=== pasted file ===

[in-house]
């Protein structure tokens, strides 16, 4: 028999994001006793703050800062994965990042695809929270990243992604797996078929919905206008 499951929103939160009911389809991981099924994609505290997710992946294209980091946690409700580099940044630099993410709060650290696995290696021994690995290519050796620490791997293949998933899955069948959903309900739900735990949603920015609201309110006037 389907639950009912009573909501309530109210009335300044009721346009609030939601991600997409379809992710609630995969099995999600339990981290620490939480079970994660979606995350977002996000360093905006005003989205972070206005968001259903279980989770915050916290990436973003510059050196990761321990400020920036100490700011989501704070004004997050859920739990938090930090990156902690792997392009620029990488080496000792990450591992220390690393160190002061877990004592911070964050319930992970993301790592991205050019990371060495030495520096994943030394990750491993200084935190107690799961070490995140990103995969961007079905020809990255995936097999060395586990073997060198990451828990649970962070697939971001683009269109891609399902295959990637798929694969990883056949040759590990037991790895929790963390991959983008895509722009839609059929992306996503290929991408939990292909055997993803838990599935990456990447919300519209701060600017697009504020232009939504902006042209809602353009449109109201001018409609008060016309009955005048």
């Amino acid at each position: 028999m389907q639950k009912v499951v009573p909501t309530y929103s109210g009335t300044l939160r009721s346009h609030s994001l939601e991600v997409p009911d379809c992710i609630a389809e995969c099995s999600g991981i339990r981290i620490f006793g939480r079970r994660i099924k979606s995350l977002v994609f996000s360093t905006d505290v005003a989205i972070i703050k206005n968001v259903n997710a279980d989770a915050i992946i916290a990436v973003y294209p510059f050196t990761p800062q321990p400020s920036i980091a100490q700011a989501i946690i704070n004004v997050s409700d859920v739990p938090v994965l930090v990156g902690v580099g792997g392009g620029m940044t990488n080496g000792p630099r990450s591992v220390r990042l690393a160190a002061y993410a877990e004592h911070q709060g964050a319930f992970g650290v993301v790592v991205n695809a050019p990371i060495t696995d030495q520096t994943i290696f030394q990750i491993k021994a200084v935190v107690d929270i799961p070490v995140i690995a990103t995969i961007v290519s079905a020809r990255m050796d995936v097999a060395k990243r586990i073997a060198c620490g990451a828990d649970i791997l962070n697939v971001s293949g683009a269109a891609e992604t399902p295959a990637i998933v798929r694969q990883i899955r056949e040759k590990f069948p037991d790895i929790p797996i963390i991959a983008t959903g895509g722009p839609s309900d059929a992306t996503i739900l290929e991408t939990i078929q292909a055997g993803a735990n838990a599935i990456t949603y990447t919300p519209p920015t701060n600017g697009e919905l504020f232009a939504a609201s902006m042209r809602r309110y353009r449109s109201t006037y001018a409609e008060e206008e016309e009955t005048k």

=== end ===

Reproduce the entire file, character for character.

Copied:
[in-house]
């Protein structure tokens, strides 16, 4: 028999994001006793703050800062994965990042695809929270990243992604797996078929919905206008 499951929103939160009911389809991981099924994609505290997710992946294209980091946690409700580099940044630099993410709060650290696995290696021994690995290519050796620490791997293949998933899955069948959903309900739900735990949603920015609201309110006037 389907639950009912009573909501309530109210009335300044009721346009609030939601991600997409379809992710609630995969099995999600339990981290620490939480079970994660979606995350977002996000360093905006005003989205972070206005968001259903279980989770915050916290990436973003510059050196990761321990400020920036100490700011989501704070004004997050859920739990938090930090990156902690792997392009620029990488080496000792990450591992220390690393160190002061877990004592911070964050319930992970993301790592991205050019990371060495030495520096994943030394990750491993200084935190107690799961070490995140990103995969961007079905020809990255995936097999060395586990073997060198990451828990649970962070697939971001683009269109891609399902295959990637798929694969990883056949040759590990037991790895929790963390991959983008895509722009839609059929992306996503290929991408939990292909055997993803838990599935990456990447919300519209701060600017697009504020232009939504902006042209809602353009449109109201001018409609008060016309009955005048």
């Amino acid at each position: 028999m389907q639950k009912v499951v009573p909501t309530y929103s109210g009335t300044l939160r009721s346009h609030s994001l939601e991600v997409p009911d379809c992710i609630a389809e995969c099995s999600g991981i339990r981290i620490f006793g939480r079970r994660i099924k979606s995350l977002v994609f996000s360093t905006d505290v005003a989205i972070i703050k206005n968001v259903n997710a279980d989770a915050i992946i916290a990436v973003y294209p510059f050196t990761p800062q321990p400020s920036i980091a100490q700011a989501i946690i704070n004004v997050s409700d859920v739990p938090v994965l930090v990156g902690v580099g792997g392009g620029m940044t990488n080496g000792p630099r990450s591992v220390r990042l690393a160190a002061y993410a877990e004592h911070q709060g964050a319930f992970g650290v993301v790592v991205n695809a050019p990371i060495t696995d030495q520096t994943i290696f030394q990750i491993k021994a200084v935190v107690d929270i799961p070490v995140i690995a990103t995969i961007v290519s079905a020809r990255m050796d995936v097999a060395k990243r586990i073997a060198c620490g990451a828990d649970i791997l962070n697939v971001s293949g683009a269109a891609e992604t399902p295959a990637i998933v798929r694969q990883i899955r056949e040759k590990f069948p037991d790895i929790p797996i963390i991959a983008t959903g895509g722009p839609s309900d059929a992306t996503i739900l290929e991408t939990i078929q292909a055997g993803a735990n838990a599935i990456t949603y990447t919300p519209p920015t701060n600017g697009e919905l504020f232009a939504a609201s902006m042209r809602r309110y353009r449109s109201t006037y001018a409609e008060e206008e016309e009955t005048k």